THE BARBARIC murder by the Islamic State of a captured Jordanian pilot has had the effect of galvanizing the Sunni monarchy, which joined the U.S.-led military campaign last summer but faced opposition to it at home. With broad public support, King Abdullah II is now vowing an all-out campaign against the terrorists. But he still has a problem: The United States has failed to deliver promised military equipment, including smart bombs, night-vision gear and spare parts for planes.
The king is not alone in his frustration. Iraq Prime Minister Haider al-Abadi also has said promised U.S. deliveries of weapons have been slow to arrive. And leaders of the Iraqi Sunni tribes that are the foundation of a strategy to restore order in western Iraq say they, too, lack the weapons and ammunition they need to fight. “We’ve received positive messages regarding supplies,” says Ahmed Abu Risha, the president of the Iraqi Awakening Council in Anbar province. “But we didn’t see any results on the ground from the United States yet.”
Mr. Abu Risha and other Iraqi Sunni tribal leaders visited Washington recently to plead for help in recapturing their territory — cities like Ramadi and Fallujah that were taken over by the Islamic State last year. They were received cordially, including by Vice President Biden. But the reality remains that the Obama administration’s plan for constructing a force that can drive the Islamic State out of Anbar remains under-resourced and, in some crucial respects, stalled.
U.S. trainers are working to rebuild Iraqi army units in the hope that an offensive to retake Anbar and the city of Mosul could be launched in a few months. Even if that effort succeeds — and Mr. Abadi’s comments cast doubt on the progress being made — some force must be available to take control of the Sunni populated towns. The Iraqi army, which is predominately Shiite, cannot play that role, which is why the Obama administration has been pushing for the creation of a new civil guard which would allow fighters loyal to Mr. Abu Risha and other local leaders to be empowered and brought under the Iraqi government’s umbrella.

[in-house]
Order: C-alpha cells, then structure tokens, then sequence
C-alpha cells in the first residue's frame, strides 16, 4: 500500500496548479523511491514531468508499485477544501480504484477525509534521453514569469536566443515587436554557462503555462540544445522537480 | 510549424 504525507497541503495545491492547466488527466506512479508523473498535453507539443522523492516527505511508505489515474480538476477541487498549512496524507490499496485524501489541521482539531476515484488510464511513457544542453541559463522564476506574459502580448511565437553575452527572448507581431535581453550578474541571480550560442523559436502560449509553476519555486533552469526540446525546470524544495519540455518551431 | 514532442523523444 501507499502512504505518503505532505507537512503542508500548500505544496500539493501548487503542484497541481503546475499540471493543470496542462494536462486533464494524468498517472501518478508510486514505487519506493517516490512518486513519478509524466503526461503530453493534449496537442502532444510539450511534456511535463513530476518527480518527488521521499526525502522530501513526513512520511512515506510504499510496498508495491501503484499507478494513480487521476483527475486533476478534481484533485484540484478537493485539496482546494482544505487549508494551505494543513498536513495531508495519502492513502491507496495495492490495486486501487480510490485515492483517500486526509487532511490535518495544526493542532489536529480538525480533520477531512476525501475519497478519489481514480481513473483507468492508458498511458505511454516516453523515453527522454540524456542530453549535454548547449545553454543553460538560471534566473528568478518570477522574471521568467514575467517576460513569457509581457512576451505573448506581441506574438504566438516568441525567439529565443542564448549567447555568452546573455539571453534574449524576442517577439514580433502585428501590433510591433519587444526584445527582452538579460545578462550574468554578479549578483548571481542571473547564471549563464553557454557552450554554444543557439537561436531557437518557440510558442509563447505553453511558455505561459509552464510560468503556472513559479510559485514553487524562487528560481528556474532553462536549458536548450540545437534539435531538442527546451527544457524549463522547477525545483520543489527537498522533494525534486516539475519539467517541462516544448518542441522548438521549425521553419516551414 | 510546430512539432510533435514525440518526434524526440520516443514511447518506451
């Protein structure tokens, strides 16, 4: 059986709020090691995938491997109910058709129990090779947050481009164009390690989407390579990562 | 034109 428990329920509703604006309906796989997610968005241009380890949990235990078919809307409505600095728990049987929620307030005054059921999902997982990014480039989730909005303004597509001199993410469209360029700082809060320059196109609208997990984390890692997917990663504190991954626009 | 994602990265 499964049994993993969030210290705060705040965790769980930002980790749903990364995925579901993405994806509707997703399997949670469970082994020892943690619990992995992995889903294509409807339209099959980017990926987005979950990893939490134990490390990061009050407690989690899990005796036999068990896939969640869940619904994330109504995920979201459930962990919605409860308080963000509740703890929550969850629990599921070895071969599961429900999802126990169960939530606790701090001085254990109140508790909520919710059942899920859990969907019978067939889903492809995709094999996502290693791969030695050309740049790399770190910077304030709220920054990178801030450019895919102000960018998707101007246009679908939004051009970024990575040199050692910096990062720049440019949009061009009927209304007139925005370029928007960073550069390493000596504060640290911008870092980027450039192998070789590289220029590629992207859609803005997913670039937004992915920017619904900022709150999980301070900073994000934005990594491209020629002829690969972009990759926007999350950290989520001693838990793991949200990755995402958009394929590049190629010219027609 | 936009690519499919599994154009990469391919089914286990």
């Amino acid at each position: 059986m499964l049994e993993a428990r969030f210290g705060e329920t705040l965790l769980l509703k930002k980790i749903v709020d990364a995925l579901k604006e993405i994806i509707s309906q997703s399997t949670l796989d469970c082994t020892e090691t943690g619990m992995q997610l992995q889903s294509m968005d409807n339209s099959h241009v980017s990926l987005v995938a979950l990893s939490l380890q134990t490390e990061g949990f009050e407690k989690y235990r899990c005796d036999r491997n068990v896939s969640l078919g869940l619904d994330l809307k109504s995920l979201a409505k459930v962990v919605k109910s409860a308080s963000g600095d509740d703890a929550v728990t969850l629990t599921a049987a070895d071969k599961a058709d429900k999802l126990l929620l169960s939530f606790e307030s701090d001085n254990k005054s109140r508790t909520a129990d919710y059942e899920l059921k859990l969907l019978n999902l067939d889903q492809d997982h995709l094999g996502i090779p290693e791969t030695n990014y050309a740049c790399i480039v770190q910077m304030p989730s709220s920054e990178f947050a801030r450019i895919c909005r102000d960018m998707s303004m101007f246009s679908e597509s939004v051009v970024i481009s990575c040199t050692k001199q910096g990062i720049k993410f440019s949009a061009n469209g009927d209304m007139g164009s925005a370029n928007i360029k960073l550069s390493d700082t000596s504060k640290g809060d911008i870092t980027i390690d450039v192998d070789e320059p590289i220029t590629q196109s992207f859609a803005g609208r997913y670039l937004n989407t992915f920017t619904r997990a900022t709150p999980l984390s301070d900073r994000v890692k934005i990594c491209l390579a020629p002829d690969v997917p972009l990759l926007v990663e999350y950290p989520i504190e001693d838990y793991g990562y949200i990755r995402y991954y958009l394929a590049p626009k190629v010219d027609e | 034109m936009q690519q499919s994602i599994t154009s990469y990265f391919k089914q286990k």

The problem is that legislation to create the guard has yet to pass the Iraqi parliament; Shiite leaders are reluctant to grant authority to the Sunni tribes. Meanwhile, ammunition and other gear promised to the Sunni tribesmen is not getting through, for much the same reason. Mr. Abadi, who is praised by Mr. Abu Risha for his conciliatory steps, has nevertheless failed to bridge the divide. He has also failed to establish the government’s authority over Iranian-backed Shiite militias, which, with no supply problems, are retaking ground from the Islamic State, sometimes with U.S. air support, and then imposing their own sectarian rule.
In his Senate confirmation hearing, Defense Secretary-designate Ashton Carter said red tape had often frustrated prompt delivery of U.S. arms supplies and vowed to tackle the problem once he is on office. That’s welcome, but the trouble in Iraq appears to be more than a bureaucratic blunder. Festering political problems in Baghdad have not been addressed, and President Obama’s commitment of resources and extended timeline for action are simply inadequate. As Mr. Abu Risha told us: “The longer [Islamic State] is in Anbar the more dangerous they will be.”